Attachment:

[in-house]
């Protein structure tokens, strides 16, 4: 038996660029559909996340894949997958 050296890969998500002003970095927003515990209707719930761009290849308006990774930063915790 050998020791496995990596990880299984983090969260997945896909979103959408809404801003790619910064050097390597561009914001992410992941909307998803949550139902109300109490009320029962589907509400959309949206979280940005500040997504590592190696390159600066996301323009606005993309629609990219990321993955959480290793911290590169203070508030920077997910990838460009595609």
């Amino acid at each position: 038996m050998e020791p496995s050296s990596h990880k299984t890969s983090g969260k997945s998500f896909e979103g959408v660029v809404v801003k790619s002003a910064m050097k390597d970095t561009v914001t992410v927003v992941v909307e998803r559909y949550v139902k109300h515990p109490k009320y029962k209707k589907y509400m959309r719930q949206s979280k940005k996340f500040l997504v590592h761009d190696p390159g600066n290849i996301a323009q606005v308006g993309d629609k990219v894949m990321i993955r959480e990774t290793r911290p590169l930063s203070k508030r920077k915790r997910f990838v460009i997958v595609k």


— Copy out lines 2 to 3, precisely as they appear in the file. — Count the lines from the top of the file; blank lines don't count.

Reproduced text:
């Protein structure tokens, strides 16, 4: 038996660029559909996340894949997958 050296890969998500002003970095927003515990209707719930761009290849308006990774930063915790 050998020791496995990596990880299984983090969260997945896909979103959408809404801003790619910064050097390597561009914001992410992941909307998803949550139902109300109490009320029962589907509400959309949206979280940005500040997504590592190696390159600066996301323009606005993309629609990219990321993955959480290793911290590169203070508030920077997910990838460009595609």
């Amino acid at each position: 038996m050998e020791p496995s050296s990596h990880k299984t890969s983090g969260k997945s998500f896909e979103g959408v660029v809404v801003k790619s002003a910064m050097k390597d970095t561009v914001t992410v927003v992941v909307e998803r559909y949550v139902k109300h515990p109490k009320y029962k209707k589907y509400m959309r719930q949206s979280k940005k996340f500040l997504v590592h761009d190696p390159g600066n290849i996301a323009q606005v308006g993309d629609k990219v894949m990321i993955r959480e990774t290793r911290p590169l930063s203070k508030r920077k915790r997910f990838v460009i997958v595609k």